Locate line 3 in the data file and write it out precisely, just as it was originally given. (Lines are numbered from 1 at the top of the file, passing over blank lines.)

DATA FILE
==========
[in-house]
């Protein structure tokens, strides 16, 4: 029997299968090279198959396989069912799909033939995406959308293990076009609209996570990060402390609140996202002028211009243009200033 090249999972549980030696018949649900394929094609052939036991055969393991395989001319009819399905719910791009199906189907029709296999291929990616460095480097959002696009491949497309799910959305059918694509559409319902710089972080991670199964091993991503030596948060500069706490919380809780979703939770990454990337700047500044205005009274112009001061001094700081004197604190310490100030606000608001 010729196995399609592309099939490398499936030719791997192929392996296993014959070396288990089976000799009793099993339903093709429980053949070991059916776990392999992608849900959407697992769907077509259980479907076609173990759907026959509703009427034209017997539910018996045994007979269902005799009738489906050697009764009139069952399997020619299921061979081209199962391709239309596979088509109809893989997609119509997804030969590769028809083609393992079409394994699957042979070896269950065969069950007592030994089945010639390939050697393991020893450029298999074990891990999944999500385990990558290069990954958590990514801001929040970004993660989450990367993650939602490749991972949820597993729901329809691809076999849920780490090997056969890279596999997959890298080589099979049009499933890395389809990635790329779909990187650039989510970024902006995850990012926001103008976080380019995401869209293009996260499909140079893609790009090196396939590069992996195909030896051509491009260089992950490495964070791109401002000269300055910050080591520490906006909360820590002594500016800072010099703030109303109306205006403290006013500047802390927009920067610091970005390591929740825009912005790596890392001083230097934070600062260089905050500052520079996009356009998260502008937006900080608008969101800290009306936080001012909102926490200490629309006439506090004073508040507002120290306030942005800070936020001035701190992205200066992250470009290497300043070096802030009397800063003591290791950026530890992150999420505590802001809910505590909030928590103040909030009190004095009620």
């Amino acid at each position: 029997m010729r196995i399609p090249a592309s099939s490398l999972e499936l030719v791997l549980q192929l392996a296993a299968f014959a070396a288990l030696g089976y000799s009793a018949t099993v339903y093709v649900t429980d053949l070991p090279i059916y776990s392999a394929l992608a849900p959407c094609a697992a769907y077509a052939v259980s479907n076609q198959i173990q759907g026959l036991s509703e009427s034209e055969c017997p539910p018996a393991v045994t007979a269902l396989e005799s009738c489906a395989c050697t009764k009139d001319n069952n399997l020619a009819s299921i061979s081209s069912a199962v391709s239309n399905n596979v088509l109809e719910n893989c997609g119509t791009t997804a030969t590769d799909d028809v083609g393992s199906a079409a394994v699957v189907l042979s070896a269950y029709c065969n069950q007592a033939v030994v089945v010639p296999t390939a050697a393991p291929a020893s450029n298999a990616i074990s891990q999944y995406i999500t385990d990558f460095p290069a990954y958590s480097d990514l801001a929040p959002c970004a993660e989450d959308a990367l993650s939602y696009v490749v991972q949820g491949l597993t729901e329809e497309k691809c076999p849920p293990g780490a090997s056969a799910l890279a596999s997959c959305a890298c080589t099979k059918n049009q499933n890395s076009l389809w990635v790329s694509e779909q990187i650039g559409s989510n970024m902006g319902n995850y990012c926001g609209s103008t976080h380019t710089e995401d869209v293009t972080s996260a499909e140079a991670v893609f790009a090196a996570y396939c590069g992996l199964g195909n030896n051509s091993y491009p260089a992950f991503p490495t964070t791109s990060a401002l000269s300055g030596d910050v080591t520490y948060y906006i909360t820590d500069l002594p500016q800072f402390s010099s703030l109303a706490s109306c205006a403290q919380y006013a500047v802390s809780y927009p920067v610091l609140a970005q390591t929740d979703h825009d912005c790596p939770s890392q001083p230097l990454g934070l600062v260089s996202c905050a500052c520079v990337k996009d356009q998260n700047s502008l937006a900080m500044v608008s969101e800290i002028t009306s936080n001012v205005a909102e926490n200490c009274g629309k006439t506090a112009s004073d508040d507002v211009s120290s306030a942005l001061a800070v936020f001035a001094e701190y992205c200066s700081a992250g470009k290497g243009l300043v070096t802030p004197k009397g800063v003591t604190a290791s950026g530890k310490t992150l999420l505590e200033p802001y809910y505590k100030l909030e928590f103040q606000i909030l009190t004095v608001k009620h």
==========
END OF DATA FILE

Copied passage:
């Amino acid at each position: 029997m010729r196995i399609p090249a592309s099939s490398l999972e499936l030719v791997l549980q192929l392996a296993a299968f014959a070396a288990l030696g089976y000799s009793a018949t099993v339903y093709v649900t429980d053949l070991p090279i059916y776990s392999a394929l992608a849900p959407c094609a697992a769907y077509a052939v259980s479907n076609q198959i173990q759907g026959l036991s509703e009427s034209e055969c017997p539910p018996a393991v045994t007979a269902l396989e005799s009738c489906a395989c050697t009764k009139d001319n069952n399997l020619a009819s299921i061979s081209s069912a199962v391709s239309n399905n596979v088509l109809e719910n893989c997609g119509t791009t997804a030969t590769d799909d028809v083609g393992s199906a079409a394994v699957v189907l042979s070896a269950y029709c065969n069950q007592a033939v030994v089945v010639p296999t390939a050697a393991p291929a020893s450029n298999a990616i074990s891990q999944y995406i999500t385990d990558f460095p290069a990954y958590s480097d990514l801001a929040p959002c970004a993660e989450d959308a990367l993650s939602y696009v490749v991972q949820g491949l597993t729901e329809e497309k691809c076999p849920p293990g780490a090997s056969a799910l890279a596999s997959c959305a890298c080589t099979k059918n049009q499933n890395s076009l389809w990635v790329s694509e779909q990187i650039g559409s989510n970024m902006g319902n995850y990012c926001g609209s103008t976080h380019t710089e995401d869209v293009t972080s996260a499909e140079a991670v893609f790009a090196a996570y396939c590069g992996l199964g195909n030896n051509s091993y491009p260089a992950f991503p490495t964070t791109s990060a401002l000269s300055g030596d910050v080591t520490y948060y906006i909360t820590d500069l002594p500016q800072f402390s010099s703030l109303a706490s109306c205006a403290q919380y006013a500047v802390s809780y927009p920067v610091l609140a970005q390591t929740d979703h825009d912005c790596p939770s890392q001083p230097l990454g934070l600062v260089s996202c905050a500052c520079v990337k996009d356009q998260n700047s502008l937006a900080m500044v608008s969101e800290i002028t009306s936080n001012v205005a909102e926490n200490c009274g629309k006439t506090a112009s004073d508040d507002v211009s120290s306030a942005l001061a800070v936020f001035a001094e701190y992205c200066s700081a992250g470009k290497g243009l300043v070096t802030p004197k009397g800063v003591t604190a290791s950026g530890k310490t992150l999420l505590e200033p802001y809910y505590k100030l909030e928590f103040q606000i909030l009190t004095v608001k009620h």